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• General Wesley Clark, USA (ret.), is Managing Director,

Merchant Banking at the Stephens Group, Inc., and a former
Commander in Chief of U.S. European Command.

Gentlemen, thank you both for agreeing to appear today. We look forward to your testimony.

But before we begin, I want to invite Mr. Skelton, the Ranking Democrat on the Committee, to offer any comments he might have.

Thank you Mr.Skelton.

Mr. Perle, the floor is yours.

Opening Statement for The Honorable Ike Skelton (D-MO), Ranking Member, Committee on Armed Services, U.S. House of

Full Committee Hearing on U.S. Policy Toward Iraq

September 26, 2002

Thank you, Mr. Chairman, and thank you for holding the series of hearings on U.S. Policy Toward Iraq.

This is a critical time for us to be considering U.S. action against Iraq. President Bush has made clear to the Congress, the United Nations, and the American people his determination to remove Saddam Hussein from power and to neutralize the threat posed by the Iraqi weapons of mass destruction program. I applaud his realization that the threat posed by Saddam is one that faces the United Nations as a whole. I think we all agree that Saddam is a despot who has violated the Security Council's resolutions for years.

But we here in Congress now face a serious responsibility—to craft a resolution that will empower the administration to disarm Iraq and bring that nation into compliance with the requirements of many UN resolutions. The hearing today can help us in this effort by helping us consider whether force is now the only option. I believe that all diplomatic efforts must be exhausted before we send American troops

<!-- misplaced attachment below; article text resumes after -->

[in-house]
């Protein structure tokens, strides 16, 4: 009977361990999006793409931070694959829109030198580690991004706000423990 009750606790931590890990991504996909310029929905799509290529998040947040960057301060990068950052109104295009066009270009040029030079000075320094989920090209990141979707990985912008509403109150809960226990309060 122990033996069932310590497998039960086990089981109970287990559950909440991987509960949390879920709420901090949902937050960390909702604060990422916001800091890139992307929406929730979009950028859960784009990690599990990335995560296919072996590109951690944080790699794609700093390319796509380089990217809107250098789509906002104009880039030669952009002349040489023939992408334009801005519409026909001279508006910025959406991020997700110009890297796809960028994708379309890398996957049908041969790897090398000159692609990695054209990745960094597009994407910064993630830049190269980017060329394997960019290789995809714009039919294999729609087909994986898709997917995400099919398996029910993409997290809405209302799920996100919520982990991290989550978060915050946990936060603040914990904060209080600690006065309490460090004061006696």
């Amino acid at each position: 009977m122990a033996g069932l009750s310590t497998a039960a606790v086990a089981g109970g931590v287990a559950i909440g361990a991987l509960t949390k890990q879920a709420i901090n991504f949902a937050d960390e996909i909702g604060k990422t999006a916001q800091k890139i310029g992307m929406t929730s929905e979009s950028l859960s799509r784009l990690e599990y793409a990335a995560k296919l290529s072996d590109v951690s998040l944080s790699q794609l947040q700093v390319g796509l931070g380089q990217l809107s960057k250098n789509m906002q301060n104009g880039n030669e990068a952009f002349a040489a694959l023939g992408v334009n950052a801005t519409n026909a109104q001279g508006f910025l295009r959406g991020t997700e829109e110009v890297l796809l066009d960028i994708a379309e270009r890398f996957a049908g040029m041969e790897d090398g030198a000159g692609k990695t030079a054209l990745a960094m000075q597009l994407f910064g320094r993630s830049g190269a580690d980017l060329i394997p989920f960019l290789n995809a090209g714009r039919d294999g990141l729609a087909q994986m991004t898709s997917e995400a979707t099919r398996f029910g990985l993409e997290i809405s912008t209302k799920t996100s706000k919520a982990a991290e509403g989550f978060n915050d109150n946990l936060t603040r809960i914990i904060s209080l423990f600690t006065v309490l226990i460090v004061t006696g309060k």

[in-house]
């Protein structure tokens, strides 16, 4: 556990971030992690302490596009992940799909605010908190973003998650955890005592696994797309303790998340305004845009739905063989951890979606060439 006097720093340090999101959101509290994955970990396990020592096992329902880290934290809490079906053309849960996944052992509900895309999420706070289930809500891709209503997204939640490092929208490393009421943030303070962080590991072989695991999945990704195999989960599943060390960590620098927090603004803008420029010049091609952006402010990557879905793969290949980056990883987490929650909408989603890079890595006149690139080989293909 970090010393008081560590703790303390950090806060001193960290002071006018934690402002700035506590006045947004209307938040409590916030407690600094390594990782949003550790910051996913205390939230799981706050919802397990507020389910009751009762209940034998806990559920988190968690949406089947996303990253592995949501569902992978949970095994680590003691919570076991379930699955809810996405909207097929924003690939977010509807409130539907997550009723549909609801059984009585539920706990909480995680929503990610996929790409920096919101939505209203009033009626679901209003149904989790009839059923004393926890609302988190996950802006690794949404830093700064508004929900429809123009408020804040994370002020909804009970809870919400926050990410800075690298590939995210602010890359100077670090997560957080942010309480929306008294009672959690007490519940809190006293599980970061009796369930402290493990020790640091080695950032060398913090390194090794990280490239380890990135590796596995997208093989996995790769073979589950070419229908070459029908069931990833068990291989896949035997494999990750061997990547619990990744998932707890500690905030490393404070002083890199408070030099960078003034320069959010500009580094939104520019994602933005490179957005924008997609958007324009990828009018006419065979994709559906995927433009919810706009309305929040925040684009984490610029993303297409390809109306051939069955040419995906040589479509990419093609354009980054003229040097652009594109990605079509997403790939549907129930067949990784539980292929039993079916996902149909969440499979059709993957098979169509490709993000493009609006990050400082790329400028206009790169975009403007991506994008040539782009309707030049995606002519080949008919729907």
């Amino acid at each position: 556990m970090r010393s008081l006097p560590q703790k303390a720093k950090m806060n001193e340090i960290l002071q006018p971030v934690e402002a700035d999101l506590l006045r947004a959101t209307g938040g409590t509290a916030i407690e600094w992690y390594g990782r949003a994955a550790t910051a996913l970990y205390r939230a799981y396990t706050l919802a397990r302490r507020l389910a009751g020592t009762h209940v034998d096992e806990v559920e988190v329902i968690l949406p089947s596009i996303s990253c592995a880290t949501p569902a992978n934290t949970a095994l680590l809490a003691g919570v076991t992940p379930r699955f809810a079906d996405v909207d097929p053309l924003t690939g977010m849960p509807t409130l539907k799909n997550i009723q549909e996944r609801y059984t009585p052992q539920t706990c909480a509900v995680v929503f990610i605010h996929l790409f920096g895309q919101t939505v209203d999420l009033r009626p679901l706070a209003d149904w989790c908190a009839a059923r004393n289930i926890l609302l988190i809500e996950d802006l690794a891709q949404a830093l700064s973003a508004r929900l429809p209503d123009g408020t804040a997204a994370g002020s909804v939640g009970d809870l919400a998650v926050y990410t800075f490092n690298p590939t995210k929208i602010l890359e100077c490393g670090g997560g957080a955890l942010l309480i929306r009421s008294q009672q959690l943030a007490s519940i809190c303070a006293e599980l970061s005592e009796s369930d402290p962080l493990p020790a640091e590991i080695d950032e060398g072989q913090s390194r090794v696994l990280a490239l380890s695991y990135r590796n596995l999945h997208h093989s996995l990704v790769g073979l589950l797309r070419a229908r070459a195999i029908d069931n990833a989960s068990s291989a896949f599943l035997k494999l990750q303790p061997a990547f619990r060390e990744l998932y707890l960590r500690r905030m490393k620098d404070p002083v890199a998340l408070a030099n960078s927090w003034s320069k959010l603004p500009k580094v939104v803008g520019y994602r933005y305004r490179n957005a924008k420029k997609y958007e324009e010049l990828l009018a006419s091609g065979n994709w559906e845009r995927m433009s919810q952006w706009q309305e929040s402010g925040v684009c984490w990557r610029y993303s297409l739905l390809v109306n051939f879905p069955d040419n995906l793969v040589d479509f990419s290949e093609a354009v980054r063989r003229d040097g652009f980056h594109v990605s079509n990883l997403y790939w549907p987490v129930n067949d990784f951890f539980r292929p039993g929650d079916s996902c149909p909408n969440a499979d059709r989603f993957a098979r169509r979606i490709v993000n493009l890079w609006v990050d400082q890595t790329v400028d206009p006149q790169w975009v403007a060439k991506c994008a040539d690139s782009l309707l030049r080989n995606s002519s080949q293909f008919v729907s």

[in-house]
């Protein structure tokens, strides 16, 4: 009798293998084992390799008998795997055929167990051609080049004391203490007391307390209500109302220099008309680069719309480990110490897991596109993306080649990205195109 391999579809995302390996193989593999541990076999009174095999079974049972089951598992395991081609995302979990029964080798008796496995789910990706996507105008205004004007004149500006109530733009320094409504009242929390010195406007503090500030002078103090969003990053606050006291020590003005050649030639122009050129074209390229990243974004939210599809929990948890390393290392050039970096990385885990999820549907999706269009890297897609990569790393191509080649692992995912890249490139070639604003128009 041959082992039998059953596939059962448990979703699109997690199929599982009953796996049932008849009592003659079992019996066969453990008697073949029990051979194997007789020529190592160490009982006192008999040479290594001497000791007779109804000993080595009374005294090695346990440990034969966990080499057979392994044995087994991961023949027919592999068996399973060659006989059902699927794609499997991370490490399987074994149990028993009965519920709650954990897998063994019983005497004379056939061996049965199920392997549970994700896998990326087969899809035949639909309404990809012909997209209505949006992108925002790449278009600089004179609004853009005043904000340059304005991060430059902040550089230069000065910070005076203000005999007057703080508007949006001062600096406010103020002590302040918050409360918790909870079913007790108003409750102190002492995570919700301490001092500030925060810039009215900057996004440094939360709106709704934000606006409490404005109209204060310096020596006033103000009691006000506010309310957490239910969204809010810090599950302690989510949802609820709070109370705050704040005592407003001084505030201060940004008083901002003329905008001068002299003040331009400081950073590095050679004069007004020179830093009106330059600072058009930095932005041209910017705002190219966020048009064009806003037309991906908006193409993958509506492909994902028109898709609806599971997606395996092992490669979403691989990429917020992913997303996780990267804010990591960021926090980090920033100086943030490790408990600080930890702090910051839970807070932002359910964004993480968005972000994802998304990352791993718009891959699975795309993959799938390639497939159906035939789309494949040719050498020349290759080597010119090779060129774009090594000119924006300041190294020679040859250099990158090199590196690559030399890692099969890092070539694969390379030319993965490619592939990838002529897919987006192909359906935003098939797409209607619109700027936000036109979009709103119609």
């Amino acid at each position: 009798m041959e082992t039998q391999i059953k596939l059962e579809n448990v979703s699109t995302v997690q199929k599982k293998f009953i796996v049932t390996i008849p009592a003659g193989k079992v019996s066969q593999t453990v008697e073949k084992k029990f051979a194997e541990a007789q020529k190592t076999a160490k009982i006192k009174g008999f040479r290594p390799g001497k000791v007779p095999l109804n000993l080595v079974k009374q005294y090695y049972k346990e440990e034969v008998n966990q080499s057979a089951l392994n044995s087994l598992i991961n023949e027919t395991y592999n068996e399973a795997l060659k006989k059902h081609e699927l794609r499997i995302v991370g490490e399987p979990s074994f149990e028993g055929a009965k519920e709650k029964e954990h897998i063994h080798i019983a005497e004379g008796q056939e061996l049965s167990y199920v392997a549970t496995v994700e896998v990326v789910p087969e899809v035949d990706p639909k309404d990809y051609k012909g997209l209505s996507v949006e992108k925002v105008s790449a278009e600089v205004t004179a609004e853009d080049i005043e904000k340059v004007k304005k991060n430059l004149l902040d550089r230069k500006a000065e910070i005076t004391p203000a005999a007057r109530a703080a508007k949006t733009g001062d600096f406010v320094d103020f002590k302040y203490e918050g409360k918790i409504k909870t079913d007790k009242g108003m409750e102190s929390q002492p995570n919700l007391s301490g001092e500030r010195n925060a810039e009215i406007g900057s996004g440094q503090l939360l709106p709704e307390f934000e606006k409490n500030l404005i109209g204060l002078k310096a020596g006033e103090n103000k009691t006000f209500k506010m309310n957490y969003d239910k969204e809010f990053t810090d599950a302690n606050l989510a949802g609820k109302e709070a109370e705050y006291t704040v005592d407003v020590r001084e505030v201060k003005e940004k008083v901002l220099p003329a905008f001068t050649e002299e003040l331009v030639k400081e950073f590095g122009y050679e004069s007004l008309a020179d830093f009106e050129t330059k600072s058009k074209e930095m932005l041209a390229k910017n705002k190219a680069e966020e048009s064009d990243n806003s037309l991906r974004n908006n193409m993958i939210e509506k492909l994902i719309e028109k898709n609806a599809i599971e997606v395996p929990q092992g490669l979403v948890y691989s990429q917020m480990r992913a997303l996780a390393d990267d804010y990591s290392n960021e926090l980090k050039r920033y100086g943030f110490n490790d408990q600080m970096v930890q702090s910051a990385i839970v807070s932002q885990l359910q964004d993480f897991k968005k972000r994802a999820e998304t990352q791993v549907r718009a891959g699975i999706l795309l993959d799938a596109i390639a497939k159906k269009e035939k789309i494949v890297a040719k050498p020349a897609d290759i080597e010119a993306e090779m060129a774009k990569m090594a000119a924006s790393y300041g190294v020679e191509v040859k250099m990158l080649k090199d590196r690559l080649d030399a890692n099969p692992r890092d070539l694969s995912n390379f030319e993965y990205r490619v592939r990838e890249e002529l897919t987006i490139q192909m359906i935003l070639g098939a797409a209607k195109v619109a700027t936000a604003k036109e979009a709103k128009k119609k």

into harm's way. Any resolution Congress passes must recognize that. So the question for our witnesses is, what can still be done before we must compel Iraq with the use of the American military? What is the threshold beyond which the United States can no longer wait for Iraqi compliance with Security Council resolutions or for U.N. action in the face of Iraqi defiance?

This, to me, is the fundamental question. But there are others that the Congress must ask and which the president must be able to answer

before force can be used. How will the United States ensure that we

continue to have international support for our efforts against al Qaeda, even if the administration seeks military action without Security Council approval? Do we have the forces, fiscal resources, munitions, and other military capabilities to wage both campaigns effectively? How do we minimize the risk of casualties from Iraqi weapons of mass destruction or from sustained urban combat operations? As members of the Armed Services Committee, we all share the commitment to making sure that our troops can succeed on the battlefield at the lowest possible level of risk if we decide to put them in harm's way.

The president should be able to answer these questions before he uses force. Once he does, I have no doubt that American troops will succeed in disarming Iraq. But the question then becomes what happens

next? Like the proverbial dog chasing the car, what will we do when we

catch it?

I am reminded of Carl von Clausewitz's maxim in On War: that in